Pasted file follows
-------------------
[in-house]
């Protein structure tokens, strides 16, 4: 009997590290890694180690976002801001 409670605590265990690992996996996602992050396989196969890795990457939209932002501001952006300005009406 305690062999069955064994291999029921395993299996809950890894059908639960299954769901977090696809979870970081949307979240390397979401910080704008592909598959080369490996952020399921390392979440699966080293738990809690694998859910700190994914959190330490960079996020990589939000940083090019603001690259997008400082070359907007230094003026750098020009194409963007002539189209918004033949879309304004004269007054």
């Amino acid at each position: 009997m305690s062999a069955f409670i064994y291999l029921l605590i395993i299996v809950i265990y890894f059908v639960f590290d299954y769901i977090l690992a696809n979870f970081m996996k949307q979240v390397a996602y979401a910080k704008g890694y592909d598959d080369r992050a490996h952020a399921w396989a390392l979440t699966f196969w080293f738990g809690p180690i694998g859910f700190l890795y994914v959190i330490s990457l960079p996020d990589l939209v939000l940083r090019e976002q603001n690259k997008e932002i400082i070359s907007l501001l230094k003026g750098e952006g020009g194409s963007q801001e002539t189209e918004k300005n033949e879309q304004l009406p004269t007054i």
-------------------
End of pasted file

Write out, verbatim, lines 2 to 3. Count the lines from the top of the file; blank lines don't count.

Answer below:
């Protein structure tokens, strides 16, 4: 009997590290890694180690976002801001 409670605590265990690992996996996602992050396989196969890795990457939209932002501001952006300005009406 305690062999069955064994291999029921395993299996809950890894059908639960299954769901977090696809979870970081949307979240390397979401910080704008592909598959080369490996952020399921390392979440699966080293738990809690694998859910700190994914959190330490960079996020990589939000940083090019603001690259997008400082070359907007230094003026750098020009194409963007002539189209918004033949879309304004004269007054």
């Amino acid at each position: 009997m305690s062999a069955f409670i064994y291999l029921l605590i395993i299996v809950i265990y890894f059908v639960f590290d299954y769901i977090l690992a696809n979870f970081m996996k949307q979240v390397a996602y979401a910080k704008g890694y592909d598959d080369r992050a490996h952020a399921w396989a390392l979440t699966f196969w080293f738990g809690p180690i694998g859910f700190l890795y994914v959190i330490s990457l960079p996020d990589l939209v939000l940083r090019e976002q603001n690259k997008e932002i400082i070359s907007l501001l230094k003026g750098e952006g020009g194409s963007q801001e002539t189209e918004k300005n033949e879309q304004l009406p004269t007054i």